Statistics from Altmetric.com
If you wish to reuse any or all of this article please use the link below which will take you to the Copyright Clearance Center’s RightsLink service. You will be able to get a quick price and instant permission to reuse the content in many different ways.
MRI has been formally included in the diagnostic work-up of patients with a suspicion of multiple sclerosis (MS) in 2001, to demonstrate disease dissemination in space (DIS) and time (DIT) and to exclude alternative diagnoses.1 Over time, these criteria have been modified to simplify their use and to clarify specific aspects (eg, spinal cord findings).2
One aspect marginally analysed in the diagnostic work-up of patients with clinically isolated syndrome (CIS) is the role of intracortical lesions (ICLs), which are a prominent feature of MS and contribute to disability and cognitive impairment.2 A single-centre study3 showed that inclusion of ICL for the evaluation of DIS in CIS increased the accuracy of MRI diagnostic criteria, with an improvement of specificity.3
The aim of this study was to compare revised McDonald-20101 and Filippi-20103 criteria with respect to development of clinically definite MS (CDMS) in a multicentric cohort of patients with CIS.
Institutional review board approval and written informed consent were obtained.
Consecutive patients with CIS suggestive of MS were prospectively recruited from 2008 to 2013 from five European centres within the MAGNIMS network (http://www.magnims.eu/) (see online supplementary file 1, Supplementary Methods).
Inclusion criteria were a typical CIS syndrome, exclusion of alternative diagnoses and previous events, a baseline brain (including double inversion recovery (DIR)) and spinal cord MRI scan acquired ≤3 months from CIS onset, a follow-up brain scan acquired ≤12 months from CIS onset and a clinical follow-up ≥3 years or until CDMS conversion (defined as occurrence of a second relapse ≥1 month after the first attack) if ≤3 years.
MRI acquisition and analysis
Using 1.5 (two centres) or 3.0 Tesla (three centres) scanners, brain (including DIR) and spinal cord sequences for lesion identification were acquired. Online supplementary material shows parameters and examples of MRI sequences …
Contributors PP: drafting/revising the manuscript and MRI data analysis. MAR: drafting/revising the manuscript, MRI data analysis and interpretation of the data. SM: patients’ recruitment. AM: drafting/revising the manuscript and statistical analysis. XM: patients’ recruitment and drafting/revising the manuscript. JD: patients’ recruitment. AD: patients’ recruitment. FZ: patients’ recruitment and revising the manuscript. MC: patients’ recruitment. JS-G: patients’ recruitment and drafting/revising the manuscript. ID-B: patients’ recruitment. AR: patients’ recruitment and drafting/revising the manuscript. MF: drafting/revising the manuscript, study concept and analysis and interpretation of the data. MF also acted as study supervisor. All the authors gave their approval to the current version of the manuscript.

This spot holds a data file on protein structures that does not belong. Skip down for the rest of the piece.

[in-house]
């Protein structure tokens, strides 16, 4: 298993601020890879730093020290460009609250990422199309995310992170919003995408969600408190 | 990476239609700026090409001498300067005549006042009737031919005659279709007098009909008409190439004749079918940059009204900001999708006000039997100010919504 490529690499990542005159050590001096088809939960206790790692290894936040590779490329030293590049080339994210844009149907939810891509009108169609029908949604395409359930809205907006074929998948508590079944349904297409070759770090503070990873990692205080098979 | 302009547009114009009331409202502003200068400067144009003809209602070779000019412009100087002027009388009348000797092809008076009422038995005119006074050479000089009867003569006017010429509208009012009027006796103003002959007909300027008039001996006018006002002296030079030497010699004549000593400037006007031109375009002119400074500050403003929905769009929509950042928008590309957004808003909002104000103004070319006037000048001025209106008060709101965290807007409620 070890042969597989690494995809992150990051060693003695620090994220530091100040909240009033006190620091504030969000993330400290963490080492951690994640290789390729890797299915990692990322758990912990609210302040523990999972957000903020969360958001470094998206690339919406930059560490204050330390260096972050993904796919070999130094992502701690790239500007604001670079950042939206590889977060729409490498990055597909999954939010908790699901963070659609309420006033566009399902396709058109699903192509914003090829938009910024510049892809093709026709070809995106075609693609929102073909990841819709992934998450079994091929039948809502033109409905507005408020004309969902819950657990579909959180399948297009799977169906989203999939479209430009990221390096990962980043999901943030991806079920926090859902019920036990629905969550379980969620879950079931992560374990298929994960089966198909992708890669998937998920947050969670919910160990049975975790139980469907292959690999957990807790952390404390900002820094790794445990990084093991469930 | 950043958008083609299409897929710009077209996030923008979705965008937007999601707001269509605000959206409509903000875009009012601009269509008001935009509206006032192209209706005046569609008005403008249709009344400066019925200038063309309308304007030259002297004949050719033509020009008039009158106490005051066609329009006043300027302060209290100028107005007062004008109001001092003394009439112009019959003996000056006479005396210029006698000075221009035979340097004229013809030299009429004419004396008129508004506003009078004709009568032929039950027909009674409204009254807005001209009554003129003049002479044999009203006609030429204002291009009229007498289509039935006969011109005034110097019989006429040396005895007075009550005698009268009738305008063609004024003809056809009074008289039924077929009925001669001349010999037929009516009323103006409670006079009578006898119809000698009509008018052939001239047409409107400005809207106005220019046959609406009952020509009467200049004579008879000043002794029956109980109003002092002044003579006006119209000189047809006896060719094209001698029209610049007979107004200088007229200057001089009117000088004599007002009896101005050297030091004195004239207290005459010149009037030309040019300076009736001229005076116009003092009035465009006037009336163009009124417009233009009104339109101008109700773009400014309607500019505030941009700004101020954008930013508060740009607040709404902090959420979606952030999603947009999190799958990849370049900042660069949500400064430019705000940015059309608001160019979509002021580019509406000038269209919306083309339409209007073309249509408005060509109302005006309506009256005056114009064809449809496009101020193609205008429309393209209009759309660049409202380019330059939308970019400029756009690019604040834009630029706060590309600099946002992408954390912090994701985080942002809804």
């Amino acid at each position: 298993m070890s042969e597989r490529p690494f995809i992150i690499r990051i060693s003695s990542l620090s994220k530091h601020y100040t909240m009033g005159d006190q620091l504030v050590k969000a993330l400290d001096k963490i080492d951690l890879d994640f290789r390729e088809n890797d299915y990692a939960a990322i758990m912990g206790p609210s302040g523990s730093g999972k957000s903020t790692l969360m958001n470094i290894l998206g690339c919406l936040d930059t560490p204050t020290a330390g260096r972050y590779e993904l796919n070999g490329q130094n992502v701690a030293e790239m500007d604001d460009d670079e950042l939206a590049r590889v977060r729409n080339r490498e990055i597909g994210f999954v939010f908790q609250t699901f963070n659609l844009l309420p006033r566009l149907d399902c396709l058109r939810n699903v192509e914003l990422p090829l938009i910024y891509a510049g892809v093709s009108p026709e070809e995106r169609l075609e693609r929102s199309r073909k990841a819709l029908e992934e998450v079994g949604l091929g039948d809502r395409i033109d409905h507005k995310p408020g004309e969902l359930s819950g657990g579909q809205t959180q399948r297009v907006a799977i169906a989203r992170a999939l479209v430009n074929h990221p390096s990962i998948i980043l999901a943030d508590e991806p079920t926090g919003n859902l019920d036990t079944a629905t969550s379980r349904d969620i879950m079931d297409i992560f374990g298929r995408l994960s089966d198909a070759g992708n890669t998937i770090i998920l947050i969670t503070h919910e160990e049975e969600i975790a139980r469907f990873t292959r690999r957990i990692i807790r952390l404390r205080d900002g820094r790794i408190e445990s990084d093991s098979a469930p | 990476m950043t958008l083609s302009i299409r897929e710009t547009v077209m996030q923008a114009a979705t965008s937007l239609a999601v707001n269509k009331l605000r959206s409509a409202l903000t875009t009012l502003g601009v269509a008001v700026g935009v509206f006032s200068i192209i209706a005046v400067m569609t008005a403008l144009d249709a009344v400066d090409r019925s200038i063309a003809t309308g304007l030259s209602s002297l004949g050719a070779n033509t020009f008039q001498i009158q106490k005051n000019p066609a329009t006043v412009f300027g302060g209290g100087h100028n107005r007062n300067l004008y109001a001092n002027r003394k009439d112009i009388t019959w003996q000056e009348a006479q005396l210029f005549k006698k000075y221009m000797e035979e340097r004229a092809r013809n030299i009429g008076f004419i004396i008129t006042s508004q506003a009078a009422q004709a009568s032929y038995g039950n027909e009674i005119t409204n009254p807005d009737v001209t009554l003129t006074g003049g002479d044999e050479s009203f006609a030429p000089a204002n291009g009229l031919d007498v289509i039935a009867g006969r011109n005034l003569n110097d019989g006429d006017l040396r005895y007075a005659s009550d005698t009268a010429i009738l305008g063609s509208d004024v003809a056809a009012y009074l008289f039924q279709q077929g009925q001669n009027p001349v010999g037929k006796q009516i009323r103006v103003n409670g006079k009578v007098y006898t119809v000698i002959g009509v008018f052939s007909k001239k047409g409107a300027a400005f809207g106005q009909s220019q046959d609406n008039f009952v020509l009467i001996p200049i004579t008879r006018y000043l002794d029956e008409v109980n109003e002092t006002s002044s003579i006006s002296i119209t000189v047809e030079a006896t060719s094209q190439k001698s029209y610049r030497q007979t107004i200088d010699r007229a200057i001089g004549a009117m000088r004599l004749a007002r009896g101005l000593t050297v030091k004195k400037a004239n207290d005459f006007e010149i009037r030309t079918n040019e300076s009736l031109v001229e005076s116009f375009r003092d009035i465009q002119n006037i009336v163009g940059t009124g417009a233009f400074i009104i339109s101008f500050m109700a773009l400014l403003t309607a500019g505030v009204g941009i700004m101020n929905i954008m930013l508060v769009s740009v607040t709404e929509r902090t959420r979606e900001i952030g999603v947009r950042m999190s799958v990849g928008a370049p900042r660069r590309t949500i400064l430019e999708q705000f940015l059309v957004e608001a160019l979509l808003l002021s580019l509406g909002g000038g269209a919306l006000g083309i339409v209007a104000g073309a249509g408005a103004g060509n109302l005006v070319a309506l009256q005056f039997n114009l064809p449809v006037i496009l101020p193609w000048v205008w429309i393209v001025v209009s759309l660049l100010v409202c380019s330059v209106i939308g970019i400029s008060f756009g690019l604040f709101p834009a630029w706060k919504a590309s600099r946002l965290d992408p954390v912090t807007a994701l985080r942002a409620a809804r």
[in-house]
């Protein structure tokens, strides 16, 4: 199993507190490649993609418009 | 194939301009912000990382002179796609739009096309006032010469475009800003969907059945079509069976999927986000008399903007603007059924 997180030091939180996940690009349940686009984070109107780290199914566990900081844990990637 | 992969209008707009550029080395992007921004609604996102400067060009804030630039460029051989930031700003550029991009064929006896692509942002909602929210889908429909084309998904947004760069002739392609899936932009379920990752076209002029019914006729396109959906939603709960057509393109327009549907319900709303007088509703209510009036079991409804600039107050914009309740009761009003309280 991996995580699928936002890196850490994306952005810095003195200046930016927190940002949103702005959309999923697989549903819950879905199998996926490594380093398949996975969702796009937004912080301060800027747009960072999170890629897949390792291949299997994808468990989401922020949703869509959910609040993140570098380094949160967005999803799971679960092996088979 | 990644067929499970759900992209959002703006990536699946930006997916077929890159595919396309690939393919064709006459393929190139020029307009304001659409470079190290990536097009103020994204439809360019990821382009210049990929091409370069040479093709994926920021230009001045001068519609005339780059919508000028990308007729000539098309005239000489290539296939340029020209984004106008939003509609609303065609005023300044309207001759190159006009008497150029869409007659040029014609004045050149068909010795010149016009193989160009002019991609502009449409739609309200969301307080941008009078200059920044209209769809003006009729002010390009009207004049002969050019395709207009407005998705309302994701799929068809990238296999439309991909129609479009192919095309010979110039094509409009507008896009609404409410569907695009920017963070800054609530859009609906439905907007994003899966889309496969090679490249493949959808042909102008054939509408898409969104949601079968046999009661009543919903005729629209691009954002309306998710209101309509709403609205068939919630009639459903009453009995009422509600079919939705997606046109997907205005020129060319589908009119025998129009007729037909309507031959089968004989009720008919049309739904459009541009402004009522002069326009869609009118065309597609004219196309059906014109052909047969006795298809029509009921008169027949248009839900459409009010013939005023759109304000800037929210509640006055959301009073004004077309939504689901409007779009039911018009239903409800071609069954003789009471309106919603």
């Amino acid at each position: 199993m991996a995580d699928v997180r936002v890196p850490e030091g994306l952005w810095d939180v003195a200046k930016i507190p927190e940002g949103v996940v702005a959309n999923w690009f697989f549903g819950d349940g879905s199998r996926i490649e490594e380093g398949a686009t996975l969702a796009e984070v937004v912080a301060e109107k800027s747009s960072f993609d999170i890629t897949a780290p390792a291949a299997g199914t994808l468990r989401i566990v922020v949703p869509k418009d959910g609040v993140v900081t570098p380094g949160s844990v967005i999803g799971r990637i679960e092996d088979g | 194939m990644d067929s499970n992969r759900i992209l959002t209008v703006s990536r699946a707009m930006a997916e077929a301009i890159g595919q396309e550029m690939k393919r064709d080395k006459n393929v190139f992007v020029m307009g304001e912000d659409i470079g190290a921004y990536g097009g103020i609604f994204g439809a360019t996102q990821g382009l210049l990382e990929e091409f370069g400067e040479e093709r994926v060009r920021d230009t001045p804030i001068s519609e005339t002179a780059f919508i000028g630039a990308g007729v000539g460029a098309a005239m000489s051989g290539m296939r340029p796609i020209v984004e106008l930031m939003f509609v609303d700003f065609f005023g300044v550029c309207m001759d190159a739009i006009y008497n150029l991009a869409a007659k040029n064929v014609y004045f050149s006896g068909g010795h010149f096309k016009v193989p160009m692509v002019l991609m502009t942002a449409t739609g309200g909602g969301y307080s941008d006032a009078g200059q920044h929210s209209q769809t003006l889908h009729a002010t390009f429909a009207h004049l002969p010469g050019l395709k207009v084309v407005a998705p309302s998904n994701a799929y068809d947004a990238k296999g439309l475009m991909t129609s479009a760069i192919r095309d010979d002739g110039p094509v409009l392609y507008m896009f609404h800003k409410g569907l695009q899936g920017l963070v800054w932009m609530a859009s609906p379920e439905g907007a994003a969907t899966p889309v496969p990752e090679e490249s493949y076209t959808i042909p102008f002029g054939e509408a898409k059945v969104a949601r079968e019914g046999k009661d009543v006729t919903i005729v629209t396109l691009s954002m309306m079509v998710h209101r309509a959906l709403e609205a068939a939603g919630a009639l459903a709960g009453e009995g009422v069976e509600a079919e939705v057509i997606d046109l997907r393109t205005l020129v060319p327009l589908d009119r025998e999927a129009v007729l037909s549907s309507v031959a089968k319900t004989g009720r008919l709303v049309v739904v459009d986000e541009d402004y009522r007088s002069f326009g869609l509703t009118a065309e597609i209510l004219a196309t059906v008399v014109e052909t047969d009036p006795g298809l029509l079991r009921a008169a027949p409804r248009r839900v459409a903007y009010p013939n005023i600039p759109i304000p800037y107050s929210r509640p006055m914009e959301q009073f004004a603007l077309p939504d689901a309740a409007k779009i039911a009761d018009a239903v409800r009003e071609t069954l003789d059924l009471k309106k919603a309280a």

Funding This study was partially supported by a grant from the Ministry of Science, Republic of Serbia (project number 175031).
Competing interests PP has received speakers honoraria from Biogen Idec, Novartis and ExceMED. MAR has received speakers honoraria from Biogen Idec, Novartis, Genzyme, Sanofi-Aventis, Teva and Merk Serono and receives research support from the Italian Ministry of Health and Fondazione Italiana Sclerosi Multipla. XM has received speaking honoraria and travel expenses for participation in scientific meetings, has been a steering committee member of clinical trials or participated in advisory boards of clinical trials in the past years with Actelion, Bayer, Biogen, Celgene, Genzyme, Merck, Novartis, Oryzon Genomics, Roche, Sanofi-Genzyme and Teva Pharmaceutical. FZ received funds for consultation or research/symposia from Novartis, Merck Serono, Teva, Ono, Octapharma, Biogen, Genzyme and Sanofi Aventis. MC received funds for consultation or research/symposia from Novartis, Merck Serono, Teva, Biogen, Genzyme and Sanofi Aventis. JS-G has received compensation in the last 12 months for participating on advisory boards, speaking, travel expenses for scientific meetings or research support from Genzyme, Novartis, Biogen, Excemed and Merck. AR serves on scientific advisory boards for Biogen Idec, Novartis, Sanofi-Genzyme, and OLEA Medical; has received speaker honoraria from ExceMED Bayer, Genzyme, Sanofi-Aventis, Bracco, Merck-Serono, Teva Pharmaceutical Industries Ltd, OLEA Medical, Stendhal, Novartis and Biogen Idec; and has research agreements with Siemens AG and Icometrix.MF is Editor-in-Chief of the Journal of Neurology; serves on a scientific advisory board for Teva Pharmaceutical Industries; has received compensation for consulting services and/or speaking activities from Biogen Idec, Merk-Serono, Novartis, and Teva Pharmaceutical Industries; and receives research support from Biogen Idec, Teva Pharmaceutical Industries, Novartis, Italian Ministry of Health, Fondazione Italiana Sclerosi Multipla (FISM), Cure PSP, Alzheimer’s Drug Discovery Foundation (ADDF), the Jacques and Gloria Gossweiler Foundation (Switzerland), and ARiSLA (Fondazione Italiana di Ricerca per la SLA).
Patient consent Obtained.
Ethics approval Each participating centre.
Provenance and peer review Not commissioned; externally peer reviewed.